Some WordPress bloggers, I’ve discovered, try to take their limited knowledge of HTML and apply it to their blogs. You can’t do that. The reason is real simple: You aren’t building a web page.
If you want to build web pages, that’s fine. Do it in a text editor and ftp it. WordPress was not designed for that. You can build really cool web pages in WordPress, but not in HTML. All you have to do is create a page and start typing. WordPress does the rest. That’s the beauty of the software program.
That said, there are some limited HTML code that you can use to enhance your blog posts. Even then, WordPress has tag icons that you can click on for most of them:
- b for bold
- i for italics
- link for hyperlink
- b-quote for block quote
- img for inserting an image from another place online
- ul for unordered list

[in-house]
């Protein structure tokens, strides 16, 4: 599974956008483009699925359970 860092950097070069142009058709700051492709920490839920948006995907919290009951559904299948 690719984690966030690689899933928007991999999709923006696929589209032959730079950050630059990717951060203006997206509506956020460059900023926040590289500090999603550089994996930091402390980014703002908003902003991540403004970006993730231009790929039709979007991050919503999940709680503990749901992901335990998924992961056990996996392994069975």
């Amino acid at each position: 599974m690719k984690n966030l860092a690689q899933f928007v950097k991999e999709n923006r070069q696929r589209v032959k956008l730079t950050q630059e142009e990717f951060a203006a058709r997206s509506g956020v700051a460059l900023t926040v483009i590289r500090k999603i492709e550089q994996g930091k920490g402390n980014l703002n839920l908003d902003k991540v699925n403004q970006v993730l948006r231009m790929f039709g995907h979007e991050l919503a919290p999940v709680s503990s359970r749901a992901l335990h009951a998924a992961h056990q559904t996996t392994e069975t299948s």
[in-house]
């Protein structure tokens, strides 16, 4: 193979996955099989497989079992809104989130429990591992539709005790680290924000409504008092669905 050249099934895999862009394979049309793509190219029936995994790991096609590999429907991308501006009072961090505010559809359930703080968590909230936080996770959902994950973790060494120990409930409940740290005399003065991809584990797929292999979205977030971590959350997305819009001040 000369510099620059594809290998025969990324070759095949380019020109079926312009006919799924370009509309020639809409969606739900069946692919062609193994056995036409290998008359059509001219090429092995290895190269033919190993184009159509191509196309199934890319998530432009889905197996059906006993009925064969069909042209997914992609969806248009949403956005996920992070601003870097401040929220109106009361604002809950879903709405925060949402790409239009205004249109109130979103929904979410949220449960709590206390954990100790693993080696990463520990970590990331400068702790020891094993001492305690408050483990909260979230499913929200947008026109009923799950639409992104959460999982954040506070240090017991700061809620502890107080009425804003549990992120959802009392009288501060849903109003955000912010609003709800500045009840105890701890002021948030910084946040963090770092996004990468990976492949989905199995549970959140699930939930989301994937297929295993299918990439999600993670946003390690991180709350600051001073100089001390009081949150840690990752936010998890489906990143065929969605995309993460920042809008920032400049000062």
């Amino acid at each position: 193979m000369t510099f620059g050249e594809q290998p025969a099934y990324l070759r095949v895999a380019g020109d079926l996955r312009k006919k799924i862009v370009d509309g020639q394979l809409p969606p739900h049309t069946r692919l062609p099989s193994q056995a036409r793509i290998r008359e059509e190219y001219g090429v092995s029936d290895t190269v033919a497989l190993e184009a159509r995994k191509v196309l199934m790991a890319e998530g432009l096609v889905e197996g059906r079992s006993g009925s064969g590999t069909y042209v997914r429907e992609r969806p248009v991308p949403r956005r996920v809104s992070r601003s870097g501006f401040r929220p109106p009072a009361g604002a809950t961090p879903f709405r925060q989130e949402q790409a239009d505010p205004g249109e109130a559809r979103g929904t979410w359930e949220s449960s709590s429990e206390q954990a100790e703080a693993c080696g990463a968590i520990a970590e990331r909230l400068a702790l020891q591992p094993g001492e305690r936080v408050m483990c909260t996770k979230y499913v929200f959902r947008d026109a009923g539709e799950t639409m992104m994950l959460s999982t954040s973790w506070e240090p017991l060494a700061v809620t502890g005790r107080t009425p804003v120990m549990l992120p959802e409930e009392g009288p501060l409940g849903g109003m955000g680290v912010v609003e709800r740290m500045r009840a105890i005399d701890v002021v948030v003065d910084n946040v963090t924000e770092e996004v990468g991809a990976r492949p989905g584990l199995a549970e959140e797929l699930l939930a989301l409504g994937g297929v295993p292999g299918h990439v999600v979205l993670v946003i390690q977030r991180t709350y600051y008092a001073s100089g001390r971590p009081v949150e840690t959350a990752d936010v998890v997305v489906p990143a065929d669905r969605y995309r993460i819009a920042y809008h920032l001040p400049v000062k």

- ol for ordered list
- li for list time
- more for creating jumps
All you have to do to use any of these icons is highlight the text you want it to apply to and click the icon. You’ll get bold text or a hyperlink, or whatever it was you were trying to create. Other tags you can use for which there are no buttons include:
- p align=”right” or “left” for text or images you want aligned and wrapped a certain way
- center is a tag you can use to center photos and text
- strike is a tag you can use to strike through certain words,
- u is the code for underlining a word
Beyond these, there are certain tag attributes that you can use as a part of your tag and code strategy. Title attributes, target=”new” for opening a link in a new page, height and width dimensions for graphics, and other similar attributes that you can add on to your tags are acceptable. You can even create tables as long as you don’t get too complex with your codes. But that’s about it. There aren’t a lot of other HTML options for you.
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